(I said that in my best Olivier voice; a shame you can’t hear it.)
I got up this morning, fed the furry ones, brewed some coffee and came in here for a quiet perusal of emails and blogs.
Oh.My.Ears.And.Whiskers. There was an email from Scarlet, advising me that WordPress has done some more tinkering and that the cunning little work-around devised for the earlier tinkering no longer de-tinkered. Well, bugger! I thought. I’d better at least let the world know that I am still here, even if my ship is about to go down…
Thus far, things seem to be OK .But we all know how easily I can get in a muddle!
Shall we see if I can still transport photos from the Land Beyond? Right. Seat belts on? Here we go…
Oo-er. Missus It’s bigger’n I thought. The lovely Carissa which has such a sweet scent and tasty fruits. And vicious spines.
But hey! It’s a picture. On my blog. And you don’t need Sherlock’s big magnifier!
The big news on the local scene is that some Covid restrictions have been eased. As of… glances at clock...a couple of hours ago, facemasks are no longer mandatory whenever we leave our houses. And people can dance at “venues” and weddings and have up to 100 people in their houses. Bloody hell! Who lives in a house big enough to cram 100 in?
Now to see if I can publish this post. I know it’s even briefer than usual, but things are rather hectic here and I have some important filing to do. sigh…grubbing around in the garden does wreak havoc on nails!
A little pruning. No weeding as I have some band-aided fingers!
The Dioscorea ? along the front verandah rail is starting to show its autumnal yellows. That means I’d better cut it down NOW.If I leave it until all the leaves have turned crispy and brown I’ll never get my secateurs through it. Also, it has seeds forming and I don’t want a forest of this next year!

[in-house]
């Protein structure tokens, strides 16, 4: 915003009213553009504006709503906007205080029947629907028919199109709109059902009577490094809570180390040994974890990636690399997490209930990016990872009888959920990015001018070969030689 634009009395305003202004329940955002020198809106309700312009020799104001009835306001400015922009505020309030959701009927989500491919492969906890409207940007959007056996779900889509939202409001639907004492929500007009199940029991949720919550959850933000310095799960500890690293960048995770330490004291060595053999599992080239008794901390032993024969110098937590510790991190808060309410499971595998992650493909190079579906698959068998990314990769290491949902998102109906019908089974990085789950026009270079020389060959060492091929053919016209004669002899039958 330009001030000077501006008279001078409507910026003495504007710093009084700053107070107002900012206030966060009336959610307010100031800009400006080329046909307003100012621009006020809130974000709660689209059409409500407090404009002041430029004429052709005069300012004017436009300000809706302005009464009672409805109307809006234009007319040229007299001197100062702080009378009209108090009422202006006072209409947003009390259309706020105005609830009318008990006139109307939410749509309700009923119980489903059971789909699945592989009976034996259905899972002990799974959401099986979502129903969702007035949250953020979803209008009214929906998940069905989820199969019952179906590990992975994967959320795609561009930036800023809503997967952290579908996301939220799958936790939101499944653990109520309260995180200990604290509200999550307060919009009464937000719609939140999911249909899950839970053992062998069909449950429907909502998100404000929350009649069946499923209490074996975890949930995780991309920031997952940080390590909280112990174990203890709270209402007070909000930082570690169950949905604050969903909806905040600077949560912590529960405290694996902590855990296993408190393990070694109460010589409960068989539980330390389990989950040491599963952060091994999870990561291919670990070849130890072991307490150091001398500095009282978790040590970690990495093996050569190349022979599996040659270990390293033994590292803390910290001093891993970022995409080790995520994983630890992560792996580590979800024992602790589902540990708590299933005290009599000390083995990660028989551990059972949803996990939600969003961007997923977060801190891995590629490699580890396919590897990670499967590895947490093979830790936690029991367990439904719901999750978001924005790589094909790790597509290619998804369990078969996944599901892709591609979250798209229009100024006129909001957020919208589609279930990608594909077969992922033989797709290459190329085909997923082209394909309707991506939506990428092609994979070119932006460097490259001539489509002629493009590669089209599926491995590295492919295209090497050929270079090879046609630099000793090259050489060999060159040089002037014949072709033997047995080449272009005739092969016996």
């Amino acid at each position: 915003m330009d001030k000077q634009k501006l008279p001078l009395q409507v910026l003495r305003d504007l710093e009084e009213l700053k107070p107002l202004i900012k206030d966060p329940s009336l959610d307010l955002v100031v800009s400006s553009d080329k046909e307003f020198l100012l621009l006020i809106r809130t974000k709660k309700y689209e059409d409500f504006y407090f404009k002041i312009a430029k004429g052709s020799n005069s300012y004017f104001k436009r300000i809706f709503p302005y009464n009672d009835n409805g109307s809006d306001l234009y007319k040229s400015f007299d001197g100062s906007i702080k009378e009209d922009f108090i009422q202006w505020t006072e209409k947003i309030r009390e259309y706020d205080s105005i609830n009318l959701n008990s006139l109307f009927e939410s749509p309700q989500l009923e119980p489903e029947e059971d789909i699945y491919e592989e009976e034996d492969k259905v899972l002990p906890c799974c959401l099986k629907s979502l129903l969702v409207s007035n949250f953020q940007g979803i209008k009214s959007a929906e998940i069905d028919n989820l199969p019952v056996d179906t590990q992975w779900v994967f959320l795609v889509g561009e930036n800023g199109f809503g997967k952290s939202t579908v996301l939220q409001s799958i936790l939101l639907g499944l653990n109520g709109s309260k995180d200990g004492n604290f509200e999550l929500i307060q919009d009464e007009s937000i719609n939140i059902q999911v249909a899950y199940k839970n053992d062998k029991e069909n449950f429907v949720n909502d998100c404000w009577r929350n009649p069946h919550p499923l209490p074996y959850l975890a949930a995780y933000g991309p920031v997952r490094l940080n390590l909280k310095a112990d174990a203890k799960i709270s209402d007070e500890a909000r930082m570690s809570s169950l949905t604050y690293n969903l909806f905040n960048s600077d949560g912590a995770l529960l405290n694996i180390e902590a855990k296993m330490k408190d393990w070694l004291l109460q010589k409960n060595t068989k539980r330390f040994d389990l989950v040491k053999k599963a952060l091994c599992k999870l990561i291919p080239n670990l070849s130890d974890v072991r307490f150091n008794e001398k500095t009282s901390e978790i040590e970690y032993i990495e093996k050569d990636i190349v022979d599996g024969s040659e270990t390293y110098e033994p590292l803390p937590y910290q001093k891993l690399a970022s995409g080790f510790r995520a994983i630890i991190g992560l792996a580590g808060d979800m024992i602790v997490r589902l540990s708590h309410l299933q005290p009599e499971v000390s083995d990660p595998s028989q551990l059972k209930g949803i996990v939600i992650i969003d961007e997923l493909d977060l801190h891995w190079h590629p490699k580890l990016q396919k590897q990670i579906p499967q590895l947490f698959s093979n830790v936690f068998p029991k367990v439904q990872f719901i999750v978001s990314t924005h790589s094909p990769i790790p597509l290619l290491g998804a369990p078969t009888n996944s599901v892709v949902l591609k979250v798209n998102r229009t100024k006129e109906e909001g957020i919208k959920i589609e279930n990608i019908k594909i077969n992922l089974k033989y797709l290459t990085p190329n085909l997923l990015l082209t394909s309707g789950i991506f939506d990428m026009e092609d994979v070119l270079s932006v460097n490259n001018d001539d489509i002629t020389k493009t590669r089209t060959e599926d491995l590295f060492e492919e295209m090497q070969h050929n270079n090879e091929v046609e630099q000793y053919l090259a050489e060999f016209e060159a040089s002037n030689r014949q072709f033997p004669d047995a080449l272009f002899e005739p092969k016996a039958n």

Note I’ve called it D. ? as I’m really not sure what it is.There is one whose fruits are edible, but I’m pretty sure this is not it! How do I know? Because, years ago, an old woman told me she cooked them for the family. I asked how and she said:”Just the same as ya cook spuds!” Well, I tried boiling some. After at least half an hour of rapid boiling they were still rock-hard. And green! Microwaving didn’t work either. Nor did salting then roasting. Still hard. Still green. And very likely still deadly!
The smallest is about the size of a small pea. They get a hell of a lot bigger! I’ve dug out rooted ones that easily fill a 15cm/6″ soup bowl! So I’ll try to pick up any that drop. Birds, bats and possums spread them, whether eaten and passed through the digestive tract or simply knocked off the vine or maybe bitten and spat out I don’t know, but there are quite a few around the place that probably came from mine! Oopsy!
I think we could all do with some amusement. Especially poor Queen Mary.
Damned palm seedlings, that is. Foxtail palm, Wodyetia bifurcata. A lovely, lush thing, but rather too generous with its seeds. Ripening to a rich orange, about golf ball size, they hang on the tree for ages, not unlike a 5kg bag of mandarins and are a good food source for bats, possums and some birds.
Then, the few hundred or so that are left drop to the ground, germinate and away we go again.
That’s not grass! It’s hundreds of foxy seedlings! All this rain we’ve had are having has given everything a boost and I spent some time this morning pulling out handfulls of these. Lovely trees in the right place, but this yard does not have the space for so many. Not so long ago, foxies were at the centre of a scandal. https://en.wikipedia.org/wiki/Cape_Melville_incident
I also pulled handfulls of Cobblers’ Pegs Bidens pilosa, a nasty thing whose seed awns are not only a fecund nuisance, they can be a menace in animal fur or woolen clothing. The unseen corner over the back fence is choked with them; I’ll have to be extra vigilant when the wind blows from the south.
And then, my back having had enough bending, I straightened up and took a camera for a walk…
An un-named bromeliad, bought at a school fair, years ago.
Two of our Anthuriums…I rather like the purple.
I’ll leave you with the Soursop (two that we can see, but possibly another higher up the tree).